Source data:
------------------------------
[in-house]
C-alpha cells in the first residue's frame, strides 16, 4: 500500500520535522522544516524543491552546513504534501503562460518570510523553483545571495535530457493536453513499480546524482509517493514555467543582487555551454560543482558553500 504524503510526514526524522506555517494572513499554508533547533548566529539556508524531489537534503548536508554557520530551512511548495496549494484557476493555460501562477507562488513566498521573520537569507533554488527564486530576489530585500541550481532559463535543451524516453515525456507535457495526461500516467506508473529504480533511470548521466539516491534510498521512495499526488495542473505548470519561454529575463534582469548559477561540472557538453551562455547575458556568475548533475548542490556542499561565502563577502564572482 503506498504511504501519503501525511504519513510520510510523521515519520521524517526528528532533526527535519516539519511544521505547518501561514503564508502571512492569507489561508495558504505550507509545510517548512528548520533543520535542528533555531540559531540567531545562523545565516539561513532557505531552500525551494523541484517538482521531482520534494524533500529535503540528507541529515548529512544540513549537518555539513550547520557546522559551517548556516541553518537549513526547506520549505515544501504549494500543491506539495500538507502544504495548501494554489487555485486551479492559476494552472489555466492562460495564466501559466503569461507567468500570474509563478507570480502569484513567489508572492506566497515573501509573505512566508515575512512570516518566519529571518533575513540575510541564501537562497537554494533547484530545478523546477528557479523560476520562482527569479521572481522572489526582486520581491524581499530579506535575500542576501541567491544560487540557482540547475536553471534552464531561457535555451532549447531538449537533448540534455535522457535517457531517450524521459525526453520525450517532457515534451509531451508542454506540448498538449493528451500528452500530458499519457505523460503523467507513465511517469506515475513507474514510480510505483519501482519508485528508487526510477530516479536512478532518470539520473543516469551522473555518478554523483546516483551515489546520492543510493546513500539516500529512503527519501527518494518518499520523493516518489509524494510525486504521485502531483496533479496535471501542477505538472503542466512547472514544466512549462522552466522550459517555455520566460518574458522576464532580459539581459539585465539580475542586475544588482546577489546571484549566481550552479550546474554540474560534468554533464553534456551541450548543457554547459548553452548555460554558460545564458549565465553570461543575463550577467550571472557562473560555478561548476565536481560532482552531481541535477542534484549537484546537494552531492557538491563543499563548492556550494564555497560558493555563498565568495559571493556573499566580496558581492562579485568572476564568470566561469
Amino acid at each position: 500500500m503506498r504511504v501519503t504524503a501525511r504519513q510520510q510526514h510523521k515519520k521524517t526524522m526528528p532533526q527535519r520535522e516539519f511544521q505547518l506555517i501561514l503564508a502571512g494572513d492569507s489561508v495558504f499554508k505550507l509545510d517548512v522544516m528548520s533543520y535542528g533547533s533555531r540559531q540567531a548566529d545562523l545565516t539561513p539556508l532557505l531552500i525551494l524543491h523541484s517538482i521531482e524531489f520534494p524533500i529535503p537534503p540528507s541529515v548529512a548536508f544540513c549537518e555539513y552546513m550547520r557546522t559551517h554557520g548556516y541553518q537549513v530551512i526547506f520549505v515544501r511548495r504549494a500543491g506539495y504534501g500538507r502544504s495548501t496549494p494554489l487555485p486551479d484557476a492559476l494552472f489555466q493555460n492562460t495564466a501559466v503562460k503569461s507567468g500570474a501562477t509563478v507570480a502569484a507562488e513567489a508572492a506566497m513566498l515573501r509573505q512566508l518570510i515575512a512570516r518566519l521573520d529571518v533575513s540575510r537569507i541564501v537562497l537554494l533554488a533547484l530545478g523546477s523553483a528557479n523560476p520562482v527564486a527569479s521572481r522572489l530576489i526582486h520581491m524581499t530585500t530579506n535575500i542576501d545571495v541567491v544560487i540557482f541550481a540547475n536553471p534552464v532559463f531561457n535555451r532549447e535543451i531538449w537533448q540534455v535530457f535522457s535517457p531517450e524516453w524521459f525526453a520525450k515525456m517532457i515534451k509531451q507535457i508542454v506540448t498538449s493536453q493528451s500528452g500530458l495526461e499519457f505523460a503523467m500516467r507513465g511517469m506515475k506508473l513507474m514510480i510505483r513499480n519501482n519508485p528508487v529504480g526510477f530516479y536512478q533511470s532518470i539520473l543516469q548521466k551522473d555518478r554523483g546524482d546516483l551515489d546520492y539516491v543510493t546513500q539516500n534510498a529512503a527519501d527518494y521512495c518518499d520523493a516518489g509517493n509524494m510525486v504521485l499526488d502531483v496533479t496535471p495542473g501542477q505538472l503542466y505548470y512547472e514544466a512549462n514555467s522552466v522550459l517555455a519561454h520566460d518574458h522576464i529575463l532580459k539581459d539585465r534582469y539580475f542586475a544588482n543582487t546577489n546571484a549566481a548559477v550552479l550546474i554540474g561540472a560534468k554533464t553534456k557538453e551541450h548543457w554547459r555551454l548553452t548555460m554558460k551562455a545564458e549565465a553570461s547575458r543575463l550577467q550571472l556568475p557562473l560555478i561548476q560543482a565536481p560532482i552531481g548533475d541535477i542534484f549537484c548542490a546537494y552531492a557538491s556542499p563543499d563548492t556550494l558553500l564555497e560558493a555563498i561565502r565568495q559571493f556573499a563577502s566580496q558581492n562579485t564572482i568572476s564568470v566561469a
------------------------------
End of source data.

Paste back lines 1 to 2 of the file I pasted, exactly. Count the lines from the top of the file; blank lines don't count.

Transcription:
[in-house]
C-alpha cells in the first residue's frame, strides 16, 4: 500500500520535522522544516524543491552546513504534501503562460518570510523553483545571495535530457493536453513499480546524482509517493514555467543582487555551454560543482558553500 504524503510526514526524522506555517494572513499554508533547533548566529539556508524531489537534503548536508554557520530551512511548495496549494484557476493555460501562477507562488513566498521573520537569507533554488527564486530576489530585500541550481532559463535543451524516453515525456507535457495526461500516467506508473529504480533511470548521466539516491534510498521512495499526488495542473505548470519561454529575463534582469548559477561540472557538453551562455547575458556568475548533475548542490556542499561565502563577502564572482 503506498504511504501519503501525511504519513510520510510523521515519520521524517526528528532533526527535519516539519511544521505547518501561514503564508502571512492569507489561508495558504505550507509545510517548512528548520533543520535542528533555531540559531540567531545562523545565516539561513532557505531552500525551494523541484517538482521531482520534494524533500529535503540528507541529515548529512544540513549537518555539513550547520557546522559551517548556516541553518537549513526547506520549505515544501504549494500543491506539495500538507502544504495548501494554489487555485486551479492559476494552472489555466492562460495564466501559466503569461507567468500570474509563478507570480502569484513567489508572492506566497515573501509573505512566508515575512512570516518566519529571518533575513540575510541564501537562497537554494533547484530545478523546477528557479523560476520562482527569479521572481522572489526582486520581491524581499530579506535575500542576501541567491544560487540557482540547475536553471534552464531561457535555451532549447531538449537533448540534455535522457535517457531517450524521459525526453520525450517532457515534451509531451508542454506540448498538449493528451500528452500530458499519457505523460503523467507513465511517469506515475513507474514510480510505483519501482519508485528508487526510477530516479536512478532518470539520473543516469551522473555518478554523483546516483551515489546520492543510493546513500539516500529512503527519501527518494518518499520523493516518489509524494510525486504521485502531483496533479496535471501542477505538472503542466512547472514544466512549462522552466522550459517555455520566460518574458522576464532580459539581459539585465539580475542586475544588482546577489546571484549566481550552479550546474554540474560534468554533464553534456551541450548543457554547459548553452548555460554558460545564458549565465553570461543575463550577467550571472557562473560555478561548476565536481560532482552531481541535477542534484549537484546537494552531492557538491563543499563548492556550494564555497560558493555563498565568495559571493556573499566580496558581492562579485568572476564568470566561469